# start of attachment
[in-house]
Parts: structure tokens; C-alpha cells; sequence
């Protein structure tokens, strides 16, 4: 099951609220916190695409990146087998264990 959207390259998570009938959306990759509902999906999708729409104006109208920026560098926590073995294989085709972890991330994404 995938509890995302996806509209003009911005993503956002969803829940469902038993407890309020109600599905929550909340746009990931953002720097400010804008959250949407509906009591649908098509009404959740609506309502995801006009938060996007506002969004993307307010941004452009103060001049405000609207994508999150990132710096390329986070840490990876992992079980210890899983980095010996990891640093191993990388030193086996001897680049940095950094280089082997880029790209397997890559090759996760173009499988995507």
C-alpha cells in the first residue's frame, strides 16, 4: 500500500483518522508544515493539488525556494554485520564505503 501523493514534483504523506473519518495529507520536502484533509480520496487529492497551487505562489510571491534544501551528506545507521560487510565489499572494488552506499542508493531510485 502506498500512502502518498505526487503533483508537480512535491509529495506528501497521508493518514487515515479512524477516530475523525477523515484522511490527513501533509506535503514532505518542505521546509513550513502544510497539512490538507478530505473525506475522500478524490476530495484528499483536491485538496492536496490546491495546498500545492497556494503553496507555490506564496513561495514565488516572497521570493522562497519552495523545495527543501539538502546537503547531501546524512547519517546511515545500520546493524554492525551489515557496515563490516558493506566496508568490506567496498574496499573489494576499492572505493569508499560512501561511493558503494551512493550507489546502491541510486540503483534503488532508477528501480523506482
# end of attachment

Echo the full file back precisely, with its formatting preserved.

[in-house]
Parts: structure tokens; C-alpha cells; sequence
């Protein structure tokens, strides 16, 4: 099951609220916190695409990146087998264990 959207390259998570009938959306990759509902999906999708729409104006109208920026560098926590073995294989085709972890991330994404 995938509890995302996806509209003009911005993503956002969803829940469902038993407890309020109600599905929550909340746009990931953002720097400010804008959250949407509906009591649908098509009404959740609506309502995801006009938060996007506002969004993307307010941004452009103060001049405000609207994508999150990132710096390329986070840490990876992992079980210890899983980095010996990891640093191993990388030193086996001897680049940095950094280089082997880029790209397997890559090759996760173009499988995507």
C-alpha cells in the first residue's frame, strides 16, 4: 500500500483518522508544515493539488525556494554485520564505503 501523493514534483504523506473519518495529507520536502484533509480520496487529492497551487505562489510571491534544501551528506545507521560487510565489499572494488552506499542508493531510485 502506498500512502502518498505526487503533483508537480512535491509529495506528501497521508493518514487515515479512524477516530475523525477523515484522511490527513501533509506535503514532505518542505521546509513550513502544510497539512490538507478530505473525506475522500478524490476530495484528499483536491485538496492536496490546491495546498500545492497556494503553496507555490506564496513561495514565488516572497521570493522562497519552495523545495527543501539538502546537503547531501546524512547519517546511515545500520546493524554492525551489515557496515563490516558493506566496508568490506567496498574496499573489494576499492572505493569508499560512501561511493558503494551512493550507489546502491541510486540503483534503488532508477528501480523506482